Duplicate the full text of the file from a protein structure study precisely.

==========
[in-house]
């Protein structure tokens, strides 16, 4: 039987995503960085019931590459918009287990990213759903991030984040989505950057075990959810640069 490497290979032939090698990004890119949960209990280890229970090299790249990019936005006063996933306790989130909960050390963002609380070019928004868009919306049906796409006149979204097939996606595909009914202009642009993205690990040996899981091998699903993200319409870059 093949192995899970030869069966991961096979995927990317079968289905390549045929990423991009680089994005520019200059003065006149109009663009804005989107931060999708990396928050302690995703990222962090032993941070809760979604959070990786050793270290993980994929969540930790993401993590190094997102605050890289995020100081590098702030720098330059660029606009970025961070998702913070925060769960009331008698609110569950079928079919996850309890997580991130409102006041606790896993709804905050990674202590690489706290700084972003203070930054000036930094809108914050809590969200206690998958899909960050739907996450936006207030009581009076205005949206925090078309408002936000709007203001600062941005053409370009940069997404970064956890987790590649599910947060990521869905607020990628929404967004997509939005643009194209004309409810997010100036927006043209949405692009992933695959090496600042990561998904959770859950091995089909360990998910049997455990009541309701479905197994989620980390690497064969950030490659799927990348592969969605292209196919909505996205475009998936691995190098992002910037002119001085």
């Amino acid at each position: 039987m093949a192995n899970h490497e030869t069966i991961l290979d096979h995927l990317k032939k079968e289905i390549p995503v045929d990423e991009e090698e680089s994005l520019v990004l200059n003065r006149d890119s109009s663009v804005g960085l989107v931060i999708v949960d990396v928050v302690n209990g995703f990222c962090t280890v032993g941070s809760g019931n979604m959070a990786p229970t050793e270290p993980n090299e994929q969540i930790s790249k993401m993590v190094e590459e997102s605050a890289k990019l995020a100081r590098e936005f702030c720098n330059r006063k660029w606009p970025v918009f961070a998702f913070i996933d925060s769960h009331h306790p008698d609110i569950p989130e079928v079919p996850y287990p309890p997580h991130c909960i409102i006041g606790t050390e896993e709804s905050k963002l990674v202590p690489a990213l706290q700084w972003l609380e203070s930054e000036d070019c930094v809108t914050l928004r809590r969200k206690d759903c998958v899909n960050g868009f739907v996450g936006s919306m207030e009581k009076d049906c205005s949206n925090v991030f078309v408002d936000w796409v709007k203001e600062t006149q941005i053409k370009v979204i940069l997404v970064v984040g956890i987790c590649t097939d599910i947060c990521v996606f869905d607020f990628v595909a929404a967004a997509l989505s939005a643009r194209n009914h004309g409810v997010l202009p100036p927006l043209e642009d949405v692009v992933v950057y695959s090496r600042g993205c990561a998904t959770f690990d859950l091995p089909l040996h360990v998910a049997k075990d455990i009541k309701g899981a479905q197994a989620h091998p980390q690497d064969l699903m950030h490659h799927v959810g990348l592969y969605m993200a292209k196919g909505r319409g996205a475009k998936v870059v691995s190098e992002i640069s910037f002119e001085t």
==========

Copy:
[in-house]
């Protein structure tokens, strides 16, 4: 039987995503960085019931590459918009287990990213759903991030984040989505950057075990959810640069 490497290979032939090698990004890119949960209990280890229970090299790249990019936005006063996933306790989130909960050390963002609380070019928004868009919306049906796409006149979204097939996606595909009914202009642009993205690990040996899981091998699903993200319409870059 093949192995899970030869069966991961096979995927990317079968289905390549045929990423991009680089994005520019200059003065006149109009663009804005989107931060999708990396928050302690995703990222962090032993941070809760979604959070990786050793270290993980994929969540930790993401993590190094997102605050890289995020100081590098702030720098330059660029606009970025961070998702913070925060769960009331008698609110569950079928079919996850309890997580991130409102006041606790896993709804905050990674202590690489706290700084972003203070930054000036930094809108914050809590969200206690998958899909960050739907996450936006207030009581009076205005949206925090078309408002936000709007203001600062941005053409370009940069997404970064956890987790590649599910947060990521869905607020990628929404967004997509939005643009194209004309409810997010100036927006043209949405692009992933695959090496600042990561998904959770859950091995089909360990998910049997455990009541309701479905197994989620980390690497064969950030490659799927990348592969969605292209196919909505996205475009998936691995190098992002910037002119001085």
């Amino acid at each position: 039987m093949a192995n899970h490497e030869t069966i991961l290979d096979h995927l990317k032939k079968e289905i390549p995503v045929d990423e991009e090698e680089s994005l520019v990004l200059n003065r006149d890119s109009s663009v804005g960085l989107v931060i999708v949960d990396v928050v302690n209990g995703f990222c962090t280890v032993g941070s809760g019931n979604m959070a990786p229970t050793e270290p993980n090299e994929q969540i930790s790249k993401m993590v190094e590459e997102s605050a890289k990019l995020a100081r590098e936005f702030c720098n330059r006063k660029w606009p970025v918009f961070a998702f913070i996933d925060s769960h009331h306790p008698d609110i569950p989130e079928v079919p996850y287990p309890p997580h991130c909960i409102i006041g606790t050390e896993e709804s905050k963002l990674v202590p690489a990213l706290q700084w972003l609380e203070s930054e000036d070019c930094v809108t914050l928004r809590r969200k206690d759903c998958v899909n960050g868009f739907v996450g936006s919306m207030e009581k009076d049906c205005s949206n925090v991030f078309v408002d936000w796409v709007k203001e600062t006149q941005i053409k370009v979204i940069l997404v970064v984040g956890i987790c590649t097939d599910i947060c990521v996606f869905d607020f990628v595909a929404a967004a997509l989505s939005a643009r194209n009914h004309g409810v997010l202009p100036p927006l043209e642009d949405v692009v992933v950057y695959s090496r600042g993205c990561a998904t959770f690990d859950l091995p089909l040996h360990v998910a049997k075990d455990i009541k309701g899981a479905q197994a989620h091998p980390q690497d064969l699903m950030h490659h799927v959810g990348l592969y969605m993200a292209k196919g909505r319409g996205a475009k998936v870059v691995s190098e992002i640069s910037f002119e001085t």